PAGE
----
Are you familiar with the different types of listening? This article reviews 7 types of listening. Do you practice the highest form of listening?
The Seven Types of Listening
Listening can be categorized into different levels or types, each representing a different level of engagement and understanding. These levels of listening are often used to describe the various ways in which people process and respond to spoken communication. How would others describe your most frequent level of listening?
The Seven Types of Listening
- Inactive Listening: This is the lowest level of listening, where the listener is physically present but not mentally engaged. They may appear to be listening, but their mind is elsewhere, and they are not processing the information being presented.
- Selective Listening: In selective listening, the listener pays attention only to certain parts of the message while ignoring or filtering out the rest. They focus on what is personally relevant or interesting to them.
- Strategic Listening: Strategic listening is goal-oriented and focused on achieving a specific outcome. It involves listening with a purpose, such as gathering information, solving a problem, or making a decision.
- Attentive Listening: Attentive listening is a higher level of engagement, where the listener is actively focused on the speaker and making an effort to understand the message. They may nod, make eye contact, and provide non-verbal cues to show that they are engaged.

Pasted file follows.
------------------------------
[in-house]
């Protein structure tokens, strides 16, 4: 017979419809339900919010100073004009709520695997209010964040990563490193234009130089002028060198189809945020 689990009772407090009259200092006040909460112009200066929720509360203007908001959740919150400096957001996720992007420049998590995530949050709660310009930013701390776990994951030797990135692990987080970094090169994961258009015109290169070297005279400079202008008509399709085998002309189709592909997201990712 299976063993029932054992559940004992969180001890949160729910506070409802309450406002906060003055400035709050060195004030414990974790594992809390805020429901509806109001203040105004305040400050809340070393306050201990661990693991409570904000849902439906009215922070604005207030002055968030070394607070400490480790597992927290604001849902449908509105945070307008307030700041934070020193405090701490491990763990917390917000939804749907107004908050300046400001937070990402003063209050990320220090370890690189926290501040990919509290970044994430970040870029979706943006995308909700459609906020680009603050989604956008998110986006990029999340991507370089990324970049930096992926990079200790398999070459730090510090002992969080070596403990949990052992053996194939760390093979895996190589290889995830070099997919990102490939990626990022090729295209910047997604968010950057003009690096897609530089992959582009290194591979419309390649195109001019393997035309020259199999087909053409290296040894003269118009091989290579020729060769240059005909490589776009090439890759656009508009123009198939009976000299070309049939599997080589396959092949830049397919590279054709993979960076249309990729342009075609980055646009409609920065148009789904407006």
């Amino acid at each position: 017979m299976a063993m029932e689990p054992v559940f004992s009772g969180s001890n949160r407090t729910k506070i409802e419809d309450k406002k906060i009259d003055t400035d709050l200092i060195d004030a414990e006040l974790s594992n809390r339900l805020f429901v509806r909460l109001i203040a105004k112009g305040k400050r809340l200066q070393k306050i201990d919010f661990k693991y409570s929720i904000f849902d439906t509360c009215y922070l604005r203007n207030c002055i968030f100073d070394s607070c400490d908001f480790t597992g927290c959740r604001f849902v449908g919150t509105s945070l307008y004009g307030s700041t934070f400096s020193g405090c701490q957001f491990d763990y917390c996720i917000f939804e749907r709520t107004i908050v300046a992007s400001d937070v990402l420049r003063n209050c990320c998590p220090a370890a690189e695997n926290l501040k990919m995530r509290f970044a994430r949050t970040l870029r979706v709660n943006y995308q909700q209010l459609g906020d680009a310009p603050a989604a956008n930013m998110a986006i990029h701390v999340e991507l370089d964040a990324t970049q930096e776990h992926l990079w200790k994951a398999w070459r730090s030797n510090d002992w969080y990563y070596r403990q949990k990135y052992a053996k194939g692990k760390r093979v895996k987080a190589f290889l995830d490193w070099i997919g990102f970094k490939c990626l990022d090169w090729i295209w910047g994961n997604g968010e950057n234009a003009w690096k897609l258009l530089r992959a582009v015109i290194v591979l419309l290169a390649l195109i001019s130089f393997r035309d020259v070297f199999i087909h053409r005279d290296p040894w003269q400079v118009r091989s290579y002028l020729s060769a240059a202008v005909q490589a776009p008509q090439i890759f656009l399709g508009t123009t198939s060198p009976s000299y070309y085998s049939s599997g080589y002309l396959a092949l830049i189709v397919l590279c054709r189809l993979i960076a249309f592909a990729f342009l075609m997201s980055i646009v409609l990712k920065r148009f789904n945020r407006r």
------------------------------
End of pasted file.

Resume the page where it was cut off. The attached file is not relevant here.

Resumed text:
- Reflective Listening: Reflective listening goes a step further by not only paying attention but also reflecting back what the speaker has said to ensure understanding. This can involve paraphrasing or summarizing the speaker’s message.
- Empathetic Listening: Empathetic listening involves not only understanding the words but also trying to understand the speaker’s feelings, emotions, and perspective. It requires a high level of empathy and the ability to connect emotionally with the speaker.
- Active Listening: Active listening combines several elements, including paying full attention, providing feedback, asking clarifying questions, and showing empathy. It is a dynamic and engaged form of listening that promotes effective communication.
How to Improve Your Listening Skills
Effective communication often requires moving toward higher levels of listening — emphatic and active listening — depending on the context and goals of the conversation. How do you develop emphatic and active listening skills? Here are five steps to effective listening, taught by Becoming Your Best:
- Look the person in the eyes
- Don’t worry about what you’re going to say next
- Pay attention to body language (what are they feeling?)
- Acknowledge them and what’s been said
- Repeat back and check for understanding
As you learn to effectively communicate you will improve your leadership, your work relationships, your productivity, your personal connection with those close to you, and your overall well-being. That’s becoming your best!
“Lead by listening – to be a good leader you have to be a great listener.” – Richard Branson
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